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NoSQL vs. Relational Databases

The two main types of modern databases to choose from are relational and non-relational, also known as SQL or NoSQL (for their query languages). There are a few main differences to be familiar with when deciding which database works best for your needs.

TL;DR summary:

SQL databases are known as relational databases, and have a table-based data structure, with a strict, predefined schema required. NoSQL databases, or non-relational databases, can be document based, graph databases, key-value pairs, or wide-column stores. NoSQL databases don’t require any predefined schema, allowing you to work more freely with “unstructured data.” Relational databases are vertically scalable, but usually more expensive, whereas the horizontal scaling nature of NoSQL databases is more cost efficient.

  1. History of relational databases (RDBMS) and NoSQL
  2. Relational databases (RDBMS) have been around for more than 40 years. Historically, they’ve worked well, for the times when data structures were much more simple and static. However, as technology and big data applications advanced, the traditional SQL-based relational database was less equipped to handle rapidly expanding data volumes and the growing complexities of data structures. In the last decade, the non-relational NoSQL databases became more popular for offering a more flexible, scalable, cost-efficient alternative to the traditional SQL-based relational databases.

  3. Data models and schema
  4. NoSQL databases feature dynamic schema, and allow you to use what’s known as “unstructured data.” This means you can build your application without having to first define the schema. In a relational database, you are required to define your schema before adding data to the database. Not needing a predefined schema makes NoSQL databases much easier to update as data and requirements change. Changing the schema structure in a relational database can be extremely expensive, time consuming, and often involves downtime or service interruptions.

  5. Data structure
  6. Relational databases are table-based. NoSQL databases can be document based, graph databases, key-value pairs, or wide-column stores. Relational databases were built during a time when data was mostly structured and clearly defined by its relationships. Today, we know that data is much more complex. NoSQL databases are designed to handle the more complex, unstructured data (such as texts, social media posts, photos, videos and email), which increasingly make up much of the data that exists today.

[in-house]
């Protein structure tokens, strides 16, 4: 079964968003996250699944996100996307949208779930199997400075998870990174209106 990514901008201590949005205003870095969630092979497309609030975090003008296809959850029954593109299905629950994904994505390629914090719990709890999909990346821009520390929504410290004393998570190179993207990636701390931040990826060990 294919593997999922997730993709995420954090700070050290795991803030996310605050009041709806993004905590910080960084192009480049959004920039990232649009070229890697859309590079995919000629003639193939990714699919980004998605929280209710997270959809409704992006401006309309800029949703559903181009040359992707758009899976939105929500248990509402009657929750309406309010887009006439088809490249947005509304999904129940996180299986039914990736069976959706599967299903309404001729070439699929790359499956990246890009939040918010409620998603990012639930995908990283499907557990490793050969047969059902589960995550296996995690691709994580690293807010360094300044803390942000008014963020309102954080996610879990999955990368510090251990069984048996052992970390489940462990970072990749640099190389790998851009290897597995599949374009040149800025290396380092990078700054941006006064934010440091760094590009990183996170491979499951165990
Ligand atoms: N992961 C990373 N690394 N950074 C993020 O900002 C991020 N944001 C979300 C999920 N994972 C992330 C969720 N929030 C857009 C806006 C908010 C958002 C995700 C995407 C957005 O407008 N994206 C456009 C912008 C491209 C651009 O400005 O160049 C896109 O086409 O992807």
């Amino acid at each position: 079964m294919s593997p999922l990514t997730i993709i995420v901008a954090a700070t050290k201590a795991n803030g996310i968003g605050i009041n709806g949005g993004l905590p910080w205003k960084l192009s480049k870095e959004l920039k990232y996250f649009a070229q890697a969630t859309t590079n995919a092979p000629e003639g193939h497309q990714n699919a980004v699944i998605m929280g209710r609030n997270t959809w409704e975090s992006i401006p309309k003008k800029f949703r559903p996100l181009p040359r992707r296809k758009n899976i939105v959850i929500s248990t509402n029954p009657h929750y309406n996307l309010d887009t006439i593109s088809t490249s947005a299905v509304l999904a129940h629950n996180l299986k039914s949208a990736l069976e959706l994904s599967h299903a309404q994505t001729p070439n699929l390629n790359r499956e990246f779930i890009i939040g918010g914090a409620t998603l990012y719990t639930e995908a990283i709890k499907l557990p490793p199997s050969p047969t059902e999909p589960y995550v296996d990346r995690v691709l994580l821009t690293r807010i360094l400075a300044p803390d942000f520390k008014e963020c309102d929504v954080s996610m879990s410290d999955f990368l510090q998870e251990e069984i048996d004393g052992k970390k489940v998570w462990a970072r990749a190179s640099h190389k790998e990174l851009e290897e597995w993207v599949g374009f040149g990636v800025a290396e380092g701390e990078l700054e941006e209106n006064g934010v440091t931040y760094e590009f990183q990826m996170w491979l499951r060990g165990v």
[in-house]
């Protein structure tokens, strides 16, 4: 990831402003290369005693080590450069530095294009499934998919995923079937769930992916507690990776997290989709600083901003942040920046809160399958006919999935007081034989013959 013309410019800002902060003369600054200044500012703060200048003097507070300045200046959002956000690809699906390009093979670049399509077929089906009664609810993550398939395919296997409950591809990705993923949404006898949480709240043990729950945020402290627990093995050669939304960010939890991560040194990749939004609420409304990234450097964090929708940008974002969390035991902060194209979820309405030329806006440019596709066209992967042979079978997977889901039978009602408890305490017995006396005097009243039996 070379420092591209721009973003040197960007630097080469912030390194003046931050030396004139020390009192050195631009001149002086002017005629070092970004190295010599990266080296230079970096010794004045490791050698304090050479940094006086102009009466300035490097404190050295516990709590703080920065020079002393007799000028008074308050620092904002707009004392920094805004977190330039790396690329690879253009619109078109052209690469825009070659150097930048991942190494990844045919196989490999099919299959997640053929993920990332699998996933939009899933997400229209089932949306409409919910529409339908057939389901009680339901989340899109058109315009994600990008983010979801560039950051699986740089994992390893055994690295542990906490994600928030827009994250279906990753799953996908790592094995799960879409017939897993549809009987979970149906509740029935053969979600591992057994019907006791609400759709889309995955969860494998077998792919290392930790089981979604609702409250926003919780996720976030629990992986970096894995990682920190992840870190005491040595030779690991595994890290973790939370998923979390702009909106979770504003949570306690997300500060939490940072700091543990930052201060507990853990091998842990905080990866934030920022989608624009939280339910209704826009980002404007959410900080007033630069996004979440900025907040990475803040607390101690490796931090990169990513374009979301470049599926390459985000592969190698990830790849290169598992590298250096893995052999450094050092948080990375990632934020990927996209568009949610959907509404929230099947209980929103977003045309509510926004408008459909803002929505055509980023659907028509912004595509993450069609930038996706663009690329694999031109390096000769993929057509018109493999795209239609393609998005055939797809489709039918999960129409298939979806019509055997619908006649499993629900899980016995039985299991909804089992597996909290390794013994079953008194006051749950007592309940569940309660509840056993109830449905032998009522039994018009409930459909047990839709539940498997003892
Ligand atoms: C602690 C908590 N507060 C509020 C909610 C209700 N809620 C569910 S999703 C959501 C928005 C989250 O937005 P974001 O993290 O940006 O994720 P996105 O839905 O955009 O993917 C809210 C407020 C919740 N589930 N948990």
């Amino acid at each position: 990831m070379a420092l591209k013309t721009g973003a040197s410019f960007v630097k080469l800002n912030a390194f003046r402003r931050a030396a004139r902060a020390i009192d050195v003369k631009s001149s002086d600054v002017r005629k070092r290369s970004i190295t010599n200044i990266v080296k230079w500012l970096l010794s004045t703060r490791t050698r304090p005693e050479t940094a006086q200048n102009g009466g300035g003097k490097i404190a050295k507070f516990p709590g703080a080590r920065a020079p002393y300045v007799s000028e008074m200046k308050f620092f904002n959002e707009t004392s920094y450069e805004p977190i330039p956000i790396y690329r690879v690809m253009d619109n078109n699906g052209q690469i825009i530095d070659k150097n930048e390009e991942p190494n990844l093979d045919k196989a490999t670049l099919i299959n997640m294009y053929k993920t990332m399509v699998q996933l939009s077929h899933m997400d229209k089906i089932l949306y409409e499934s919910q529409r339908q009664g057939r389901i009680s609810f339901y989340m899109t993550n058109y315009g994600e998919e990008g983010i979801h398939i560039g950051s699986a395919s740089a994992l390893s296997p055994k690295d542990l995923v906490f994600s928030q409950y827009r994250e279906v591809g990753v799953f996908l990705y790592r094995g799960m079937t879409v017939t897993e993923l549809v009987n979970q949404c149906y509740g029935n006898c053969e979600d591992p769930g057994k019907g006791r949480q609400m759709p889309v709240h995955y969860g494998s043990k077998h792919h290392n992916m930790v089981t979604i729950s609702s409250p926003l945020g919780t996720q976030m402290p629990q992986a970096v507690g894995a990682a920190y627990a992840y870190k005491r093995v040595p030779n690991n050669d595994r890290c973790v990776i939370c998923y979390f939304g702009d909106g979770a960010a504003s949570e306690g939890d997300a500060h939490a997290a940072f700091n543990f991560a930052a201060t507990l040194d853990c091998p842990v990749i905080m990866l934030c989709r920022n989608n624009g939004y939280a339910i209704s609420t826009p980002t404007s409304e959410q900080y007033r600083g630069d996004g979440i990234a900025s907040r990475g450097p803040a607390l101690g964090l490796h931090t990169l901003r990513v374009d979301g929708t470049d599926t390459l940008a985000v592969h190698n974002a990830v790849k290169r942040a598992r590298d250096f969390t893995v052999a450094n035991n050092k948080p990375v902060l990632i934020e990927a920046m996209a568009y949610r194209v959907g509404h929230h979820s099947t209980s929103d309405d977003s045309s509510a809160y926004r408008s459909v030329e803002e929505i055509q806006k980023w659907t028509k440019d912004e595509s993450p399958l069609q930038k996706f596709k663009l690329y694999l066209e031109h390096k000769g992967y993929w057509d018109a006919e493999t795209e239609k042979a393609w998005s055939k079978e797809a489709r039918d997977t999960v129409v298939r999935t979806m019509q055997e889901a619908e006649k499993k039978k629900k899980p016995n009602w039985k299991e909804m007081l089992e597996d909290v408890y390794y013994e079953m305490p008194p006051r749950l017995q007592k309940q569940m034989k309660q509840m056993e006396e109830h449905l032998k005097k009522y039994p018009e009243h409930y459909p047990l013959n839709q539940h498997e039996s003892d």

7. Scaling
  8. Relational databases are vertically scalable but typically expensive. Since they require a single server to host the entire database, in order to scale, you need to buy a bigger, more expensive server. Scaling a NoSQL database is much cheaper, compared to a relational database, because you can add capacity by scaling horizontally over cheap commodity servers.

  9. Development model
  10. NoSQL databases tend to be more a part of the open-source community. Relational databases are typically closed source with licensing fees baked into the use of their software.

Common NoSQL vs relational database (aka SQL) questions

Is NoSQL better than SQL?

  • NoSQL tends to be a better option for modern applications that have more complex, constantly changing datasets, requiring a flexible data model that doesn’t need to be immediately defined. Most developers or organizations that prefer NoSQL databases are attracted to the agile features that allow them to go to market faster and make updates faster. Unlike traditional, SQL-based, relational databases, NoSQL databases can store and process data in real time.
  • While SQL databases do still have some specific use cases, NoSQL databases have many features that SQL databases are not capable of handling without tremendous costs and critical sacrifices of speed, agility, etc.

What are the major differences between NoSQL and SQL?

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